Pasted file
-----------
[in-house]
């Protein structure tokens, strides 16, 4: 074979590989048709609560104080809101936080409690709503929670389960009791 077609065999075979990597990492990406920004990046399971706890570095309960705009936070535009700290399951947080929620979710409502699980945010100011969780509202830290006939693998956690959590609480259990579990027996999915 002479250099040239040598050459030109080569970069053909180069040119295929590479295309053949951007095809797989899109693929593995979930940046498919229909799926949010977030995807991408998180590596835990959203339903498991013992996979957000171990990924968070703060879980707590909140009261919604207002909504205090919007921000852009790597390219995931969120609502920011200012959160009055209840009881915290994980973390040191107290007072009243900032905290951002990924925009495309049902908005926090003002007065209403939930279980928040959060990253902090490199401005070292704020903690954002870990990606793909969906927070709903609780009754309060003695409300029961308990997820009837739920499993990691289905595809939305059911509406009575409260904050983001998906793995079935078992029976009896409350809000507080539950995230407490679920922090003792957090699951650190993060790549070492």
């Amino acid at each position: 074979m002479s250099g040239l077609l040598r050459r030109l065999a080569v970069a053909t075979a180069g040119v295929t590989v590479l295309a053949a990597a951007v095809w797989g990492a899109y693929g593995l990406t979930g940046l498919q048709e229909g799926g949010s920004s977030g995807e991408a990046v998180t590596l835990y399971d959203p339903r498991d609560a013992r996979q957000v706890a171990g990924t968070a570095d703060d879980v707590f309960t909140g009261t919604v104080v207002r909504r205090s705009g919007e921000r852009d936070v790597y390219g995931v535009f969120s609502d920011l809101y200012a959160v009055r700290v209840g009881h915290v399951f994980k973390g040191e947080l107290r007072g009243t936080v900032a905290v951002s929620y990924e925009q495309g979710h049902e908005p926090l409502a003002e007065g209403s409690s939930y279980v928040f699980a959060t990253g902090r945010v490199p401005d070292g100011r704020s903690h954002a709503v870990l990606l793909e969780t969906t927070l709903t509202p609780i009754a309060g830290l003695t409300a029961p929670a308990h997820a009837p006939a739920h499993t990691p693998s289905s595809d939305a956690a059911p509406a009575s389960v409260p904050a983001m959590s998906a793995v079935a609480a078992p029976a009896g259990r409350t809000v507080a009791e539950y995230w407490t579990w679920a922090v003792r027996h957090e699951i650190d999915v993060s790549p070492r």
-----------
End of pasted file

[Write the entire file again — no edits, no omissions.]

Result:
[in-house]
């Protein structure tokens, strides 16, 4: 074979590989048709609560104080809101936080409690709503929670389960009791 077609065999075979990597990492990406920004990046399971706890570095309960705009936070535009700290399951947080929620979710409502699980945010100011969780509202830290006939693998956690959590609480259990579990027996999915 002479250099040239040598050459030109080569970069053909180069040119295929590479295309053949951007095809797989899109693929593995979930940046498919229909799926949010977030995807991408998180590596835990959203339903498991013992996979957000171990990924968070703060879980707590909140009261919604207002909504205090919007921000852009790597390219995931969120609502920011200012959160009055209840009881915290994980973390040191107290007072009243900032905290951002990924925009495309049902908005926090003002007065209403939930279980928040959060990253902090490199401005070292704020903690954002870990990606793909969906927070709903609780009754309060003695409300029961308990997820009837739920499993990691289905595809939305059911509406009575409260904050983001998906793995079935078992029976009896409350809000507080539950995230407490679920922090003792957090699951650190993060790549070492």
């Amino acid at each position: 074979m002479s250099g040239l077609l040598r050459r030109l065999a080569v970069a053909t075979a180069g040119v295929t590989v590479l295309a053949a990597a951007v095809w797989g990492a899109y693929g593995l990406t979930g940046l498919q048709e229909g799926g949010s920004s977030g995807e991408a990046v998180t590596l835990y399971d959203p339903r498991d609560a013992r996979q957000v706890a171990g990924t968070a570095d703060d879980v707590f309960t909140g009261t919604v104080v207002r909504r205090s705009g919007e921000r852009d936070v790597y390219g995931v535009f969120s609502d920011l809101y200012a959160v009055r700290v209840g009881h915290v399951f994980k973390g040191e947080l107290r007072g009243t936080v900032a905290v951002s929620y990924e925009q495309g979710h049902e908005p926090l409502a003002e007065g209403s409690s939930y279980v928040f699980a959060t990253g902090r945010v490199p401005d070292g100011r704020s903690h954002a709503v870990l990606l793909e969780t969906t927070l709903t509202p609780i009754a309060g830290l003695t409300a029961p929670a308990h997820a009837p006939a739920h499993t990691p693998s289905s595809d939305a956690a059911p509406a009575s389960v409260p904050a983001m959590s998906a793995v079935a609480a078992p029976a009896g259990r409350t809000v507080a009791e539950y995230w407490t579990w679920a922090v003792r027996h957090e699951i650190d999915v993060s790549p070492r």